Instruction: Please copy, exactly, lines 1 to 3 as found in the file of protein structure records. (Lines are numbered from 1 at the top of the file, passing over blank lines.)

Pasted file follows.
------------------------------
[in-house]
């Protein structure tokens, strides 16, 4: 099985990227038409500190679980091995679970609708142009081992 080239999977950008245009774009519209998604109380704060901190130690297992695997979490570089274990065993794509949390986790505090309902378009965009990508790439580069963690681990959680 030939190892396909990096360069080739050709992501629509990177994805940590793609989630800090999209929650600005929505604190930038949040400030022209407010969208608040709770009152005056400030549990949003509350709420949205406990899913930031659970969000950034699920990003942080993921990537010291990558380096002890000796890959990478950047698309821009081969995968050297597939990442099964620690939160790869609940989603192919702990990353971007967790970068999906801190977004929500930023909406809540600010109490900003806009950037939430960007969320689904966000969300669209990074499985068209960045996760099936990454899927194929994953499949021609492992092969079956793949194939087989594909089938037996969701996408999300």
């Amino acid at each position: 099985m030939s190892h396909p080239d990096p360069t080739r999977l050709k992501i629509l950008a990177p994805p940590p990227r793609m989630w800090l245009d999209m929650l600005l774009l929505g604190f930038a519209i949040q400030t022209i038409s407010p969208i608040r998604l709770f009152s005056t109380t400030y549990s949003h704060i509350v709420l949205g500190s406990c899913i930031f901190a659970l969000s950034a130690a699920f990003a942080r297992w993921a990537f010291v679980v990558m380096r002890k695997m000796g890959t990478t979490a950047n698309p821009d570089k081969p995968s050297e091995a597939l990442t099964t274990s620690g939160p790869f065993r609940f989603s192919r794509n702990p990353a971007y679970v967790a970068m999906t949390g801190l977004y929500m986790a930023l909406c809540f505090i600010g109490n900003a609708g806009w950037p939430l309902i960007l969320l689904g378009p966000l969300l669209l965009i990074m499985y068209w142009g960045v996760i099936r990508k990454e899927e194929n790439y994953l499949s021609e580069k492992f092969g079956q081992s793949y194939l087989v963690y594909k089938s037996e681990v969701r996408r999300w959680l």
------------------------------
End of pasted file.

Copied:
[in-house]
């Protein structure tokens, strides 16, 4: 099985990227038409500190679980091995679970609708142009081992 080239999977950008245009774009519209998604109380704060901190130690297992695997979490570089274990065993794509949390986790505090309902378009965009990508790439580069963690681990959680 030939190892396909990096360069080739050709992501629509990177994805940590793609989630800090999209929650600005929505604190930038949040400030022209407010969208608040709770009152005056400030549990949003509350709420949205406990899913930031659970969000950034699920990003942080993921990537010291990558380096002890000796890959990478950047698309821009081969995968050297597939990442099964620690939160790869609940989603192919702990990353971007967790970068999906801190977004929500930023909406809540600010109490900003806009950037939430960007969320689904966000969300669209990074499985068209960045996760099936990454899927194929994953499949021609492992092969079956793949194939087989594909089938037996969701996408999300």
């Amino acid at each position: 099985m030939s190892h396909p080239d990096p360069t080739r999977l050709k992501i629509l950008a990177p994805p940590p990227r793609m989630w800090l245009d999209m929650l600005l774009l929505g604190f930038a519209i949040q400030t022209i038409s407010p969208i608040r998604l709770f009152s005056t109380t400030y549990s949003h704060i509350v709420l949205g500190s406990c899913i930031f901190a659970l969000s950034a130690a699920f990003a942080r297992w993921a990537f010291v679980v990558m380096r002890k695997m000796g890959t990478t979490a950047n698309p821009d570089k081969p995968s050297e091995a597939l990442t099964t274990s620690g939160p790869f065993r609940f989603s192919r794509n702990p990353a971007y679970v967790a970068m999906t949390g801190l977004y929500m986790a930023l909406c809540f505090i600010g109490n900003a609708g806009w950037p939430l309902i960007l969320l689904g378009p966000l969300l669209l965009i990074m499985y068209w142009g960045v996760i099936r990508k990454e899927e194929n790439y994953l499949s021609e580069k492992f092969g079956q081992s793949y194939l087989v963690y594909k089938s037996e681990v969701r996408r999300w959680l």